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Tello Explained

Hats off to Andy Abramson.  He’s spent a bunch of time over the last day or so conversing with Jeff Pulver and Doug Renert about Tello, and has posted a very clear explanation titled Tello Explained.  He’s got the history, understands the issues, and explains Tello in very neat and succinct terms.

Tello provides a hosted Instant Communications and Collaboration service, with complementary client applications, that allows users to instantly locate, contact, and connect with others across their business communities over the different systems, devices and applications they already use.

Any application running on the Tello service, including their own clients, can show at a glance the availability of contacts at any time anywhere in the world and initiate multi-modal communications with the click of a mouse or push of a button.

He also wades into how Tello and Iotum are different.  Tello is about locate, contact, connect — linking up disparate networks in a federation between enterprises to enable collaboration and communication.  Iotum is about attention management.  In a world where everyone is vying for my attention, how do I make sure that I am making the best use of my time?  Where Tello is focused on where and how a communication can take place, Iotum is focused on why and whether that conversation is relevant right now.  These are two different, but very complementary solutions.

Good job, Andy.  Well done!

{ 5 comments… add one }

  • Mathew Ingram January 29, 2006, 10:57 pm

    Alec — I went to click on the link to Andy’s description of Tello and Iotum, but it’s a link to a flickr photo of your Blackberry. Just thought I’d let you know.

  • Alec January 29, 2006, 11:25 pm

    Fixed. Thank you!

  • Frank Miller January 30, 2006, 10:02 am

    I’ve been reading over the Tello website and have a few thoughts. Its looking a lot to me like FWD 2.0. You take Asterisk, pulver.Communicator, and some IM infrastructure (maybe GAIM as a backend, like what Meebo is doing), you rev them, mash them all together, and you get Tello!

    There are of course good and not so good things about it.

    The good:

    They have added IM as a basic component of the service. There was mention of video a couple of times, but right now it looks more like Voice and IM are the strong suits.

    They seem to be focusing on “interoperability”. If there was ever a word that cried out for specific definition, its “interoperability”. More on this in the Not so good section unfortunately.

    The client user interface looks very clean.

    The not so good:

    It appears to be a silo. While there has been a lot of talk lately about open standards and avoiding silos, this appears to be going in the silo direction. You need to use their clients (at least if you take their site at face value). I don’t know for sure but I would imagine that all that presence information is sent to the client in using an XML schema that I have a feeling isn’t openly available. I’ll have to do some experiments on connecting with my client and see what I find.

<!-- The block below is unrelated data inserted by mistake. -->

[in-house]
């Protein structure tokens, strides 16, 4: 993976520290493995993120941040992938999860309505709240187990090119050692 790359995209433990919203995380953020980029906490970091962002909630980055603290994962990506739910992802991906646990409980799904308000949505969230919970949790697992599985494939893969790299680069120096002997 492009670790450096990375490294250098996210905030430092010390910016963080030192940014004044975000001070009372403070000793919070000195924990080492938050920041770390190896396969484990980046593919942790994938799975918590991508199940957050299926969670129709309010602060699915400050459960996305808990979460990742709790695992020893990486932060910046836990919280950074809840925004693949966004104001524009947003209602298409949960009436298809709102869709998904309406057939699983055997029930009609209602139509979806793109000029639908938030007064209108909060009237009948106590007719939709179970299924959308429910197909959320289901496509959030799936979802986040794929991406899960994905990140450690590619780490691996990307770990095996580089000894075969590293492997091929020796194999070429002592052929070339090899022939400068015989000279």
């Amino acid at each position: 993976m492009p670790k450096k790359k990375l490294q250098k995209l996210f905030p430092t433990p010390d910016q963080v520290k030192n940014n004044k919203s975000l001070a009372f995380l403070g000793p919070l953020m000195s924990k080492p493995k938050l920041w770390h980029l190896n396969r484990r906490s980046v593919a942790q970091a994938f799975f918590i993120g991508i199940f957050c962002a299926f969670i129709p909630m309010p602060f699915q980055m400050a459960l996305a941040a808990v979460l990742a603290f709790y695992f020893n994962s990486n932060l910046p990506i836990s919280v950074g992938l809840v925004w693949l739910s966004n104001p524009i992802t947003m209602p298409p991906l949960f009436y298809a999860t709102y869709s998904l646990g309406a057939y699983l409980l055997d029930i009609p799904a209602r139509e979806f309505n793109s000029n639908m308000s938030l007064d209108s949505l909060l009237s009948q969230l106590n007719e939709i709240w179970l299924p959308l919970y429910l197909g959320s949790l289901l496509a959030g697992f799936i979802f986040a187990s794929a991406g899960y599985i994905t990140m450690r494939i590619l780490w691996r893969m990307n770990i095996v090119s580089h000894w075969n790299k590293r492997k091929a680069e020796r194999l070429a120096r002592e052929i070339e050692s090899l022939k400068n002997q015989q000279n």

“Interoperability?” I’m not sure what they’re really talking about here. I think what they are referring to is that I can use the Tello client to access multiple services, either voice or IM, thats one way to look at it. The question is, does this really mean interoperability. When you ask an engineer what interoperability means, you’ll probably get something like, multiple implementations of the same protocol working with each other. That’s clearly not what they’re talking about here.

    Lots of smoke. This may or may not actually be good. There’s this inherent conflict between trying to be open and talk techincal to woo the developers vs. talking high level and dressing everything up in marketspeak to address less technically sophisticated users. They clearly have gone down the latter path. IMHO, this path is hard for even Grandma to understand.

    All that said, the service does look somewhat interesting. I’m a little hesitant to call it revolutionary, if its not me too, its not too far ahead of me too. I wish them the best of luck!

    BTW, I agree with Andy, this has nothing to do with what iotum appears to be doing.


  • Richard Stastny January 30, 2006, 11:33 am

    Now if somebody could post Relevance Engine explained, please 😉

  • Frank Miller January 30, 2006, 4:41 pm

    Well, I can make a guess at that too. Of course, Alec will probably swoop in to correct all my bad assumptions.

    Having looked over Alec’s presentation, (which is very good BTW for the audience I think he’s targeting) and following his blog, this is what I see. It appears they are using some scripting languages (probably Ruby or Python) to farm the databases of various applications, e.g. Outlook, Skype, etc. They appear to be looking for direct information, like your phone numbers and IM handles and such, and indirect information, like your making assumptions about where you are based on your calendar and when you log in and log off over various services. They then mash all this stuff up and combine it with some kind of call receiving thing (like a SIP proxy server, e.g. Asterisk or SER which I think he has mentioned). If I had to make a guess, I would say they are building some rules to determine if and where an incoming call gets routed.

    The basics are very interesting. The devil is definitely in the details. Its basically Artificial Intelligence. In fact, I’ve wondered whether some of the rules based languages for expert systems, e.g. Prolog, might be applicable. As we saw during the AI days, AI is REALLY hard. The good news here is that they have a very constrained space upon which they are trying to be smart and potentially lots of information that can be used to make good decisions.

    We’ll see how it turns out. It has lots of potential


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